The tree pipit, Anthus trivialis, is a small passerine bird which breeds across most of Europe and temperate western and central Asia. It is a long-distance migrant moving in winter to Africa and southern Asia. The scientific name is from Latin. Anthus is the name for a small bird of grasslands, and the specific trivialis means "common", from trivium, "public street".
This is a small pipit, which resembles meadow pipit. It is an undistinguished-looking species, streaked brown above and with black markings on a white belly and buff breast below. It can be distinguished from the slightly smaller meadow pipit by its heavier bill and greater contrast between its buff breast and white belly. Tree pipits more readily perch in trees.
The call is a strong spek, unlike the weak call of its relative. The song flight is unmistakable. The bird rises a short distance up from a tree, and then parachutes down on stiff wings, the song becoming more drawn out towards the end.
The breeding habitat is open woodland and scrub. The nest is on the ground, with 4–8 eggs being laid. This species is insectivorous, like its relatives, but will also take seeds.
They have decreased in population by 85% in the last 20 years
mid-September to mid-April: lives in sub Saharan Africa
mid April to beginning of May: migrates and arrives in countries such as the United Kingdom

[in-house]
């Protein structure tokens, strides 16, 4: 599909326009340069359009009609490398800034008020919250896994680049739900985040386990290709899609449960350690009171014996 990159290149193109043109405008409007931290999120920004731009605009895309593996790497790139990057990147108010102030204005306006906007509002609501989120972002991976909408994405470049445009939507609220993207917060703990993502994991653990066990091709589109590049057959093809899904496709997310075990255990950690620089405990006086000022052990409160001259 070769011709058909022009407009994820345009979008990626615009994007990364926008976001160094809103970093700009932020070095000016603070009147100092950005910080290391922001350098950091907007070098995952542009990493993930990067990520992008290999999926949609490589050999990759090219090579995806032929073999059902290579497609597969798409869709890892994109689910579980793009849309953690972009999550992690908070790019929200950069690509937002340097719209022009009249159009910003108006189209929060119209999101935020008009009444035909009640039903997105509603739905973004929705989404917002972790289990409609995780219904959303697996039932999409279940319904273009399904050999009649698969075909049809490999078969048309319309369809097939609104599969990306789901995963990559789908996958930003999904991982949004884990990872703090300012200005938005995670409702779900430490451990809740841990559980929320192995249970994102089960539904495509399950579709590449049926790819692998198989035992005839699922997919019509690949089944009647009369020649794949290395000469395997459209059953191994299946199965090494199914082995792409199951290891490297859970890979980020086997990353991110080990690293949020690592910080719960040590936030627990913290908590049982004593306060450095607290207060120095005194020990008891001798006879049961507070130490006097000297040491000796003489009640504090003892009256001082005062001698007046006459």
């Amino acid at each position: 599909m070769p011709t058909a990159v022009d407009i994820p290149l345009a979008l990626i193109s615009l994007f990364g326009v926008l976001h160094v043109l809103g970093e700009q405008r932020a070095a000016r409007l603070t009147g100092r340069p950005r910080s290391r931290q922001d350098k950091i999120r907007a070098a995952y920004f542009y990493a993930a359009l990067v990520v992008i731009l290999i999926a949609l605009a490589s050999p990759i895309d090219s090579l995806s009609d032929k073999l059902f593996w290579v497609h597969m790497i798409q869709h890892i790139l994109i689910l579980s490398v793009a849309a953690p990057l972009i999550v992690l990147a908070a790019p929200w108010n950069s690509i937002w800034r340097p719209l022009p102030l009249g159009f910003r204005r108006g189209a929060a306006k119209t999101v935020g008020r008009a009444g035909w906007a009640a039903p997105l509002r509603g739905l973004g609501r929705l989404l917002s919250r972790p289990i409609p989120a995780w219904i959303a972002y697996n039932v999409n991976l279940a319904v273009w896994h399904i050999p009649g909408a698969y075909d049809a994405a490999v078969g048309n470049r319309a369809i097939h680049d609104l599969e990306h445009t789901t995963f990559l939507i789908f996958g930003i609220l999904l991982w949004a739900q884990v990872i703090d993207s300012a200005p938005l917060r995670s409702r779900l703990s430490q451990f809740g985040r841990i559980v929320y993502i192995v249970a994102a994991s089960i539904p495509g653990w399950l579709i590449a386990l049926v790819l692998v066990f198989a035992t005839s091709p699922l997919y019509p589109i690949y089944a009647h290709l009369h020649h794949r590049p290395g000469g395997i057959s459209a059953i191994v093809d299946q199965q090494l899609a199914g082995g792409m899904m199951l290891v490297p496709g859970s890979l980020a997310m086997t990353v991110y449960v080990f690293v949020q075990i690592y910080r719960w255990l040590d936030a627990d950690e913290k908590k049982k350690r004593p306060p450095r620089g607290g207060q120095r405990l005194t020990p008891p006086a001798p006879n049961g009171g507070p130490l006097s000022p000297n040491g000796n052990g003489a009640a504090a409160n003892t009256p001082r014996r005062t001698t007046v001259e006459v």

beginning of May to August: breeding season, two broods
August to mid September: flies back to Saharan Africas
They breed in habitats with a wooded component, including Lowland heath and coppice. They are found mostly in open birch woodland on the boundary with moorland, or open structured oak woodland – therefore heavy thinning is required to produce a gappy character. They prefer low canopy medium-sized trees, where there is low-growing scrub and bramble less than 2 metres high, so that horizontal visibility is relatively high. They like a mosaic of grass and bracken, but not very grazed short turf, so light to moderate grazing is preferred. Glades are also valuable, and streams are preferred.
Once they have arrived they nest on the ground amongst grass or heather tussocks. They forage on invertebrates found in the ground vegetation.
They need scattered trees as song perches
Photos 1/4/2016 by George Konstantinou